.
Play Live Radio
Next Up:
0:00
0:00
Available On Air Stations

"A Day in South Dakota" Photo Contest

Badlands.jpg
South Dakota Public Broadcasting
/

As South Dakota marks 125 years of statehood, SDPB is asking people to document the state's unique identity. On August 19th, 2014 everyone is invited to photograph a scene capturing what South Dakota means to them. It could be a photo of home, work or a favorite place. The theme of the contest is "A Day in South Dakota." SDPB will accept submissions on August 19th and select photographs for a gallery of images available via Flickr, and published in a 2015 SDPB Landscapes Calendar. Kent Osborne is SDPB’s Director of Education and Online Services and joined Dakota Midday for details on the contest. You can also find out more here.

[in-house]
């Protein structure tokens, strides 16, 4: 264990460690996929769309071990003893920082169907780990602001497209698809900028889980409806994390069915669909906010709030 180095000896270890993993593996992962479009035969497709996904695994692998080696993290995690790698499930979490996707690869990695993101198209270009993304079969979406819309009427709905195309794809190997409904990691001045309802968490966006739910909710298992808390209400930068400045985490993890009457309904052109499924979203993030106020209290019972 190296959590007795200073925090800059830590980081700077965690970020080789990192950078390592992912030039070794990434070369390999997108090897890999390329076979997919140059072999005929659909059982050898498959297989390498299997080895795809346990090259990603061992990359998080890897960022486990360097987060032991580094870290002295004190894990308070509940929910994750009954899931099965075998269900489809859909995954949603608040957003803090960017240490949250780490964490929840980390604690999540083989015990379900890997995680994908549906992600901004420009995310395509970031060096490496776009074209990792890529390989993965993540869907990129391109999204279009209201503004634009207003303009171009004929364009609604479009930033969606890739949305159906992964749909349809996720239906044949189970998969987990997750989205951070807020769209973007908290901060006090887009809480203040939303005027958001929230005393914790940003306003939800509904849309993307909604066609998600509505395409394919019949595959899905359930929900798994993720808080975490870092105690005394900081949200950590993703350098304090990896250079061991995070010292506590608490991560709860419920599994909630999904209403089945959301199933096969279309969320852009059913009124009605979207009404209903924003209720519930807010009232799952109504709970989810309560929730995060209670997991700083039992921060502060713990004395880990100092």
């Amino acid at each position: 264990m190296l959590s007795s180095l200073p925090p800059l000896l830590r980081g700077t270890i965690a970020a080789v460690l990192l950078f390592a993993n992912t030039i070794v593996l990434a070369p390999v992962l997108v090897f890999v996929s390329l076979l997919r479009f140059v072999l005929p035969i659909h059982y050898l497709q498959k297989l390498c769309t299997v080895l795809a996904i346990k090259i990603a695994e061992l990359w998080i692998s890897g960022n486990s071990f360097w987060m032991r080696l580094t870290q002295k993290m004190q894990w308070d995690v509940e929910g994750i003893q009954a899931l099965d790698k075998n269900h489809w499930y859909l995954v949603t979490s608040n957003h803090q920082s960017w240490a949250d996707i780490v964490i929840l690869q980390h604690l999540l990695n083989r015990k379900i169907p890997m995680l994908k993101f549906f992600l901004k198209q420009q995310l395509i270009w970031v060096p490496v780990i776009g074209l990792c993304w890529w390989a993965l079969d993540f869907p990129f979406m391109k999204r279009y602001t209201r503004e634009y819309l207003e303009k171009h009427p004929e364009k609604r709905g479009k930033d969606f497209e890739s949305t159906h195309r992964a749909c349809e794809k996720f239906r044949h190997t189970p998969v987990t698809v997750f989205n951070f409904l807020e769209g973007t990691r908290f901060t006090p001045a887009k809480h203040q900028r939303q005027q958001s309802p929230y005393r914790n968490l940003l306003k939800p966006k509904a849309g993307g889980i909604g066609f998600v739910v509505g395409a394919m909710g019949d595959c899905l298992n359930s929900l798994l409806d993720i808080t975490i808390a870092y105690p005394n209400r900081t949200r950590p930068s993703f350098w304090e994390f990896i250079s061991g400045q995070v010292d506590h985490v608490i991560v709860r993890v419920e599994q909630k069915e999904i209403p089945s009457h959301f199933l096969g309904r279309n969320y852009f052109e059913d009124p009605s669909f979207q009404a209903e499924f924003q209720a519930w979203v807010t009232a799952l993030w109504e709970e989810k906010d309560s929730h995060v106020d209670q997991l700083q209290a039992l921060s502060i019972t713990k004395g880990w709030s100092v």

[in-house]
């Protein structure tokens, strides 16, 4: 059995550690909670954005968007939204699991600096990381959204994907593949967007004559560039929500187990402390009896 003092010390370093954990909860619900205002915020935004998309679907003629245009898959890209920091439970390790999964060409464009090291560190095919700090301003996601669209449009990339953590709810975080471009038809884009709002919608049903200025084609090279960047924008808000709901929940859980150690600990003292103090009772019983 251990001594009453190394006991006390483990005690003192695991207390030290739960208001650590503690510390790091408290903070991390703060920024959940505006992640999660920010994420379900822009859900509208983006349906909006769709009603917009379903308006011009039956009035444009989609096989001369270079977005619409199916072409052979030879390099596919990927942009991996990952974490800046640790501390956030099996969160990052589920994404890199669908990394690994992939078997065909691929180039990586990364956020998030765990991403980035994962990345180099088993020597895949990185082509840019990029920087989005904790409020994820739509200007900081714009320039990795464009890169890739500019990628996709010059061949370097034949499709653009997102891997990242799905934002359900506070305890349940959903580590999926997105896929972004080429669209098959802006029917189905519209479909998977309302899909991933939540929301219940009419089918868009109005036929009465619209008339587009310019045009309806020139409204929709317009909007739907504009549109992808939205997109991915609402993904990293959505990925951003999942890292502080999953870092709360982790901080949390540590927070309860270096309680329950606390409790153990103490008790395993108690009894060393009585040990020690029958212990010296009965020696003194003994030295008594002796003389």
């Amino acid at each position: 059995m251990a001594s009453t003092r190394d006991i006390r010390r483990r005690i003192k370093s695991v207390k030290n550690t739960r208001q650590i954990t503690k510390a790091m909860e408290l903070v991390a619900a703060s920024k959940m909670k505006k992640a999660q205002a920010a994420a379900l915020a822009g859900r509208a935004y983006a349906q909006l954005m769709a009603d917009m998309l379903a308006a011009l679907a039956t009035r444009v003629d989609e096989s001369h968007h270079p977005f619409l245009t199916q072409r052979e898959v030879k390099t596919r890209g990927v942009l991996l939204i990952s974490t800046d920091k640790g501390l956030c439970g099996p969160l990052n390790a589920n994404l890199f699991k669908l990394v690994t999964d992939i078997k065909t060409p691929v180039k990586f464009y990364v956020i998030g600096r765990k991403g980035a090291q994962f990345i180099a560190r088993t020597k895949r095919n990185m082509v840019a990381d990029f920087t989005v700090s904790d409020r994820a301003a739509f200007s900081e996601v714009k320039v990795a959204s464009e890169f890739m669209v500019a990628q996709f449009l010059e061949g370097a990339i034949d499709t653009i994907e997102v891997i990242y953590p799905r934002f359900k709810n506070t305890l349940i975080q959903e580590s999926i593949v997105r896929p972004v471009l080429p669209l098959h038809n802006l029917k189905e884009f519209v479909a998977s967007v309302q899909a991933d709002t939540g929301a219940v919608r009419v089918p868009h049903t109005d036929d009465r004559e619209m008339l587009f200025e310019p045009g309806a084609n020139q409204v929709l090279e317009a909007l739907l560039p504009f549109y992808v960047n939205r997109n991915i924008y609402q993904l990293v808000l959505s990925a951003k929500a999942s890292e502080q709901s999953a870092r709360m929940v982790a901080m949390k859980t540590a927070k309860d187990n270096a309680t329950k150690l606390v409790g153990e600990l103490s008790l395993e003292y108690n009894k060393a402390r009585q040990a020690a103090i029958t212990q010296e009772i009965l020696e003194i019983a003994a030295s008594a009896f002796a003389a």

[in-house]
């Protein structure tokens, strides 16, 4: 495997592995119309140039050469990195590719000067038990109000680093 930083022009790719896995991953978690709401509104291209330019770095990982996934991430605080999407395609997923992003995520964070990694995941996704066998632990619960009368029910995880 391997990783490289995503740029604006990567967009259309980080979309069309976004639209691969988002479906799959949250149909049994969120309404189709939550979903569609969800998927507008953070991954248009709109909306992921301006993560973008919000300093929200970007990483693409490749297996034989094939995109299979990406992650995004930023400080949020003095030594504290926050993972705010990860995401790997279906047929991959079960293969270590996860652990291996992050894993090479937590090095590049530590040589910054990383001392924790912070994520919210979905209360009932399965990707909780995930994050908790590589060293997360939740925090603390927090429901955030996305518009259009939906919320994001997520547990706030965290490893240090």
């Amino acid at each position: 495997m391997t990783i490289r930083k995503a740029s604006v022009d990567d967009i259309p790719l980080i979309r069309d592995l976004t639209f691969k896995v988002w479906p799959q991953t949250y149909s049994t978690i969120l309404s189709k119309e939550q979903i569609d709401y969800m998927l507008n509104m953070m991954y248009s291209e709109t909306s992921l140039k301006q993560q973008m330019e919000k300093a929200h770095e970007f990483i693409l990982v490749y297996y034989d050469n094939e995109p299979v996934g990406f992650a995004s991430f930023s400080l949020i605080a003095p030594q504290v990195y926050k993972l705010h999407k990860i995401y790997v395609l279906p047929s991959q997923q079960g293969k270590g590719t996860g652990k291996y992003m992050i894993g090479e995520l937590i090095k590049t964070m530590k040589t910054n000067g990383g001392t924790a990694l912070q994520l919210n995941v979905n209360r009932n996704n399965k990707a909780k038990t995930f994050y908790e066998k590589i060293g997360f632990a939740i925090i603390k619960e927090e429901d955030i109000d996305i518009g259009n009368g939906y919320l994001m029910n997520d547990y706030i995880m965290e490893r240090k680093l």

Karl was born to northeastern South Dakota crouton farmers, but was orphaned as a toddler during the Great Salad War (1966-67). Rescued by a flock of chickadees, he grew up in the woodlands of Sica Hollow. Legends of a bird boy living in the trees attracted the interest of renowned ornithologist and amateur bandoneon repairman Dr. Vogel Gehrke. With a handful of suet, Dr. Gehrke coaxed the timid boy down from the trees. He adopted him, named him Karl and taught him not to molt on the carpet. Dr. Gehrke’s book, The Bird Boy of Sica Hollow, was a best seller and Karl became a minor celebrity and teen idol. He appeared as a guest star on numerous television programs, most notably an awkward role on The Love Boat as the boyfriend of Captain Stubing’s daughter, Vicki. After critics panned his 1980 album, Bird Boy Does Disco, Karl retreated from public life and returned to Sica Hollow. Living in an isolated tree house, Karl achieved a reputation as a mystic. Pilgrims and seekers from around the world came to ask him about the meaning of life and for vinaigrette recipes. Growing tired of answering questions, he climbed down from his tree, shaved his massive white beard and took a job as the host of SDPB Radio’s Dakota Midday where he could ask the questions instead. After three years in that position, he ran out of questions and became host of Jazz Nightly instead. Karl makes his home in Vermillion with his charming wife Kari and three delightful children, Kodey, Kasey and Spatula. His hobbies include reciting the alphabet, combing his hair and doing volunteer work with delinquent songbirds.